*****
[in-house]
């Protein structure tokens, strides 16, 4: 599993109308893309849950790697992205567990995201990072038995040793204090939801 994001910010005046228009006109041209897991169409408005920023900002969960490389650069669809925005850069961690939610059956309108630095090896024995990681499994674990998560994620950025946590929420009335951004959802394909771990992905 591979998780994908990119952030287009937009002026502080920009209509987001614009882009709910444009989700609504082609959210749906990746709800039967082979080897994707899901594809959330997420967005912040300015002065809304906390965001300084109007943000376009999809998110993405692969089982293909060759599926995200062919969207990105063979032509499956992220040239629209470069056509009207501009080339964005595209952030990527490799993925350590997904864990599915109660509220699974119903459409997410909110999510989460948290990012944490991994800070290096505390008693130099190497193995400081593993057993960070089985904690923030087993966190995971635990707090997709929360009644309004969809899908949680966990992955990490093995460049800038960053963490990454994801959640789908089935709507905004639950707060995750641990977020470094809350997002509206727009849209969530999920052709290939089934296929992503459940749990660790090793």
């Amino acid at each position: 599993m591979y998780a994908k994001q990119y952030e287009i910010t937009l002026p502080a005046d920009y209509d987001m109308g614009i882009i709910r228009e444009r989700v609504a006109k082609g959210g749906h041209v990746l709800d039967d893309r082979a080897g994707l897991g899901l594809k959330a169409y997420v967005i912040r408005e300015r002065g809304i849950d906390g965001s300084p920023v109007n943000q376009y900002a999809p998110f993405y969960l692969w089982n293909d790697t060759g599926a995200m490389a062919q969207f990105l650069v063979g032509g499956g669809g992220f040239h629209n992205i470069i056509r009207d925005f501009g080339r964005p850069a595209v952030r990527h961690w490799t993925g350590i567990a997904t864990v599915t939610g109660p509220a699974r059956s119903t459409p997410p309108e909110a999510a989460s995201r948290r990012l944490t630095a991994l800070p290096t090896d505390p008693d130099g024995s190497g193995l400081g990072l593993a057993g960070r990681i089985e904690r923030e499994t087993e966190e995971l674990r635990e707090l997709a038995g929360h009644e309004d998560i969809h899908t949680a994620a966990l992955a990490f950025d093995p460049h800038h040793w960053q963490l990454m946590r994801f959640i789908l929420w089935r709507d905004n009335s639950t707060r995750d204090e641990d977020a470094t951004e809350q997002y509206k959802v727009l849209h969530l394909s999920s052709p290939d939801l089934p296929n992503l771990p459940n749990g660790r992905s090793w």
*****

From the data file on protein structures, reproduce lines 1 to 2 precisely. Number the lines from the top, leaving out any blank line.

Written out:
[in-house]
């Protein structure tokens, strides 16, 4: 599993109308893309849950790697992205567990995201990072038995040793204090939801 994001910010005046228009006109041209897991169409408005920023900002969960490389650069669809925005850069961690939610059956309108630095090896024995990681499994674990998560994620950025946590929420009335951004959802394909771990992905 591979998780994908990119952030287009937009002026502080920009209509987001614009882009709910444009989700609504082609959210749906990746709800039967082979080897994707899901594809959330997420967005912040300015002065809304906390965001300084109007943000376009999809998110993405692969089982293909060759599926995200062919969207990105063979032509499956992220040239629209470069056509009207501009080339964005595209952030990527490799993925350590997904864990599915109660509220699974119903459409997410909110999510989460948290990012944490991994800070290096505390008693130099190497193995400081593993057993960070089985904690923030087993966190995971635990707090997709929360009644309004969809899908949680966990992955990490093995460049800038960053963490990454994801959640789908089935709507905004639950707060995750641990977020470094809350997002509206727009849209969530999920052709290939089934296929992503459940749990660790090793």